Researchers examine the unintentional effects of different fishing hooks and bait on sharks and rays

Researchers examine the unintentional effects of different fishing hooks and bait on sharks and rays
By examining relevant studies related to fishing in the open ocean, researchers have found that while using circle instead of J-shaped hooks and fish instead of squid for bait may avoid harm to sea turtles, dolphins, certain whales, and possibly seabirds, it may increase the catch and injury of some sharks and rays. Credit: Dr. Eric Gilman

By examining relevant studies related to fishing in the open ocean, researchers have found that while using circle instead of J-shaped hooks and fish instead of squid for bait may avoid harm to sea turtles, dolphins, certain whales, and possibly seabirds, it may increase the catch and injury of some sharks and rays.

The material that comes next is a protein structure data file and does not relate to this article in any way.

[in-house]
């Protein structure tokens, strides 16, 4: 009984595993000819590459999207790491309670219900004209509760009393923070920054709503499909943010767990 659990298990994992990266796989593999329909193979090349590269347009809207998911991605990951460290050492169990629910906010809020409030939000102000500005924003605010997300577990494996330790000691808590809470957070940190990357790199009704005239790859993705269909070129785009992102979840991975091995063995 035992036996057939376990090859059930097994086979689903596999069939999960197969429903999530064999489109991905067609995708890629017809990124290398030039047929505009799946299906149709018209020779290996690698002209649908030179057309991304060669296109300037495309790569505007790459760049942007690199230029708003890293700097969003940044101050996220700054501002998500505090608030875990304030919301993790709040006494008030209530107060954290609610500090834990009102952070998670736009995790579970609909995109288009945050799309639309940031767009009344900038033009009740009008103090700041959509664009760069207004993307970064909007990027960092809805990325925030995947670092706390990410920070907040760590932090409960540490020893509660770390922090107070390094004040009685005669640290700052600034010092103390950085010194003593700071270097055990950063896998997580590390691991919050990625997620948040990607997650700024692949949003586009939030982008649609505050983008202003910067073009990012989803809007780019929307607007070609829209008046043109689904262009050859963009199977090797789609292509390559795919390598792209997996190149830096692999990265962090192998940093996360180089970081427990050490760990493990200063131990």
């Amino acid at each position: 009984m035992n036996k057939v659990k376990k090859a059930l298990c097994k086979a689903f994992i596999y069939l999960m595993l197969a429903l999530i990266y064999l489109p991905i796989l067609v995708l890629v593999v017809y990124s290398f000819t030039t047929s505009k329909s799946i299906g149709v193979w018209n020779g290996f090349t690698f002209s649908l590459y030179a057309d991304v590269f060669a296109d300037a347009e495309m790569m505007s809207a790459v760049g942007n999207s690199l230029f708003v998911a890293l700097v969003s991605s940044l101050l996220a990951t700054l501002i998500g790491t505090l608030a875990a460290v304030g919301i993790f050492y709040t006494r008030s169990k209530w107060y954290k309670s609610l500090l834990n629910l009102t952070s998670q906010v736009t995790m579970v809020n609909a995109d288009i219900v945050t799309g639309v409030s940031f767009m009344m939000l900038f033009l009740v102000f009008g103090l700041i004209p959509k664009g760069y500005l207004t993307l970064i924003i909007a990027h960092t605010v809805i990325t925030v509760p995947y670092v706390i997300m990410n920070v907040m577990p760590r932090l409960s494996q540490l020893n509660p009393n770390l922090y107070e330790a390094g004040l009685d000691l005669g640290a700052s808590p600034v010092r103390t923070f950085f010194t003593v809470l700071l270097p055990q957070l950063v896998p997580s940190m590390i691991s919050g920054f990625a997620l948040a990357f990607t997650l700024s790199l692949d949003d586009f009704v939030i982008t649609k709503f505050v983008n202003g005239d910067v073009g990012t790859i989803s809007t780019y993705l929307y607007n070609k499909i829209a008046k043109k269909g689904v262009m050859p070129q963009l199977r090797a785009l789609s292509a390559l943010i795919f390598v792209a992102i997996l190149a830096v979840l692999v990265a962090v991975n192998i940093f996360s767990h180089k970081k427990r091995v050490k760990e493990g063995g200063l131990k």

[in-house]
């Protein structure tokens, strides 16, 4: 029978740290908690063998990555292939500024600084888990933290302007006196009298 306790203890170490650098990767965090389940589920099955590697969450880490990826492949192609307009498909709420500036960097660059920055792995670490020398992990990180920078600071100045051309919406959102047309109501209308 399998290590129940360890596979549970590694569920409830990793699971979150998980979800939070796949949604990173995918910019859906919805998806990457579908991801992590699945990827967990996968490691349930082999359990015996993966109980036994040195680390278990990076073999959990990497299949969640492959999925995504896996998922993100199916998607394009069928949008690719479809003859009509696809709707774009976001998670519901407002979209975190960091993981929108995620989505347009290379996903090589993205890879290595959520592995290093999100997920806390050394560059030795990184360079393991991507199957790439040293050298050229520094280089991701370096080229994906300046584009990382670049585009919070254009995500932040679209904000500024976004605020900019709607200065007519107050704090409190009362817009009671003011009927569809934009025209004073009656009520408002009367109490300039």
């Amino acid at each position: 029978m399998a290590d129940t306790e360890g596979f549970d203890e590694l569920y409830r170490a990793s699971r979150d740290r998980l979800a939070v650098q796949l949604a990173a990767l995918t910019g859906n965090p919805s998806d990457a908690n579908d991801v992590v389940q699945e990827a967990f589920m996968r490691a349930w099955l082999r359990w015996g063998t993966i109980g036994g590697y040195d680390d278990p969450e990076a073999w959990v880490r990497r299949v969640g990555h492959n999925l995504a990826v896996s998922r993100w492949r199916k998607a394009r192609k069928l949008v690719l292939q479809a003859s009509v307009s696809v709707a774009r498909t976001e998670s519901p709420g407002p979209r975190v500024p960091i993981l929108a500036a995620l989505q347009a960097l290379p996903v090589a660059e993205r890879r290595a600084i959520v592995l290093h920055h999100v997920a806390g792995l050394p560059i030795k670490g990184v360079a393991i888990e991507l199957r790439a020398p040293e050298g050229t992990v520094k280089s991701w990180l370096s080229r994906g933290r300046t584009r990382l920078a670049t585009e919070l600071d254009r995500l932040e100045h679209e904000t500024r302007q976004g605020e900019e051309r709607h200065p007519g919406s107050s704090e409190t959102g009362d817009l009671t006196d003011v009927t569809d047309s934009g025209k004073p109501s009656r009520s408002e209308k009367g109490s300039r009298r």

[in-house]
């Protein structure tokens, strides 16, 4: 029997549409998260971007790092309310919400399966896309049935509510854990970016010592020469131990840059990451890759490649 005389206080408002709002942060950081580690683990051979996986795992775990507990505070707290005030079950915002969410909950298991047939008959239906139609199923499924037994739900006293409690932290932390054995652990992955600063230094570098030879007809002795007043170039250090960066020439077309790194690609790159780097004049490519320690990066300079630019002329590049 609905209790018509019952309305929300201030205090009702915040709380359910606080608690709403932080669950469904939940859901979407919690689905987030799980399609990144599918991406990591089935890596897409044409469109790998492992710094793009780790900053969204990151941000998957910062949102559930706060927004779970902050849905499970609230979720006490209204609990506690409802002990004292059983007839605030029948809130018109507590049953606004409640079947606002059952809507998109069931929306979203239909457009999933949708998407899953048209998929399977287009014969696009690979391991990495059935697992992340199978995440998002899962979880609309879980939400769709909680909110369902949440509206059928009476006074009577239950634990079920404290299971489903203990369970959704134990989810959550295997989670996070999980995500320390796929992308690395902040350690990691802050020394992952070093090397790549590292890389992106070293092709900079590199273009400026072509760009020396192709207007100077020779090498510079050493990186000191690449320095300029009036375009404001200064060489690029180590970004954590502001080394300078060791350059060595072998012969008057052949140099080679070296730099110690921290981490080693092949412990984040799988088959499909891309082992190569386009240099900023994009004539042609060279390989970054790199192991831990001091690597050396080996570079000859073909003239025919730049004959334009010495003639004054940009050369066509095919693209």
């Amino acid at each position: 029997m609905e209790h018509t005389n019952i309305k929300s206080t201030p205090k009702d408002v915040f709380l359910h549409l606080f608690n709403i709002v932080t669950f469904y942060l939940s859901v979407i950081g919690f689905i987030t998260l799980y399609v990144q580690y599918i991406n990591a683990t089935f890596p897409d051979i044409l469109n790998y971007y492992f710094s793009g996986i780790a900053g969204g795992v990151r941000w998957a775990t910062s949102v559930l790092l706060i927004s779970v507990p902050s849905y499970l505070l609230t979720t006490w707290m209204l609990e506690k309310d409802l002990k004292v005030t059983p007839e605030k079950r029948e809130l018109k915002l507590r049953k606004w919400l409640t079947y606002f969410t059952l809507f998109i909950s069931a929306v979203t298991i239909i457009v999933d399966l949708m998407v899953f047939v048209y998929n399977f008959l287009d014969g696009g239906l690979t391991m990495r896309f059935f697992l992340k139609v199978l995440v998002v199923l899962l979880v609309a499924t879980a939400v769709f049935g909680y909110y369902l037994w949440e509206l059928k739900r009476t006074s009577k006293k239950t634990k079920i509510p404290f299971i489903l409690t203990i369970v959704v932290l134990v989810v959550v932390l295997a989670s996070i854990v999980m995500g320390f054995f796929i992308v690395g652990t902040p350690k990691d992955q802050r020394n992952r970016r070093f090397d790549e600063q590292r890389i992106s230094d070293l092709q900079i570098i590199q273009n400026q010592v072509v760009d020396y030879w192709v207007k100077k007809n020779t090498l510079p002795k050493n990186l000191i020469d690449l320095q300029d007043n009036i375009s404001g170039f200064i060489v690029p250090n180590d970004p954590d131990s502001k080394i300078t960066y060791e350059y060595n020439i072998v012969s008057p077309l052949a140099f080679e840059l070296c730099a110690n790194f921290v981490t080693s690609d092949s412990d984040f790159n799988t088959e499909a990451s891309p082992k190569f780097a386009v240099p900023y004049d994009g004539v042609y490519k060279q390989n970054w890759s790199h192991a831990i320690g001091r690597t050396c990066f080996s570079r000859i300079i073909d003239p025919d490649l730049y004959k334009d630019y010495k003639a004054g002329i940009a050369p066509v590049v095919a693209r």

The findings indicate the importance of assessing the conflicts as well as mutual benefits of bycatch mitigation methods amongst and within species.

"Findings suggest that fishery-specific assessments are warranted to determine relative risks of affected populations of conservation concern" said Dr. Eric Gilman, lead author of the Fish and Fisheries article.


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More information: Eric Gilman et al. A cross-taxa assessment of pelagic longline by-catch mitigation measures: conflicts and mutual benefits to elasmobranchs, Fish and Fisheries (2016). DOI: 10.1111/faf.12143
Journal information: Fish and Fisheries

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Citation: Researchers examine the unintentional effects of different fishing hooks and bait on sharks and rays (2016, January 27) retrieved 27 June 2019 from https://phys.org/news/2016-01-unintentional-effects-fishing-bait-sharks.html
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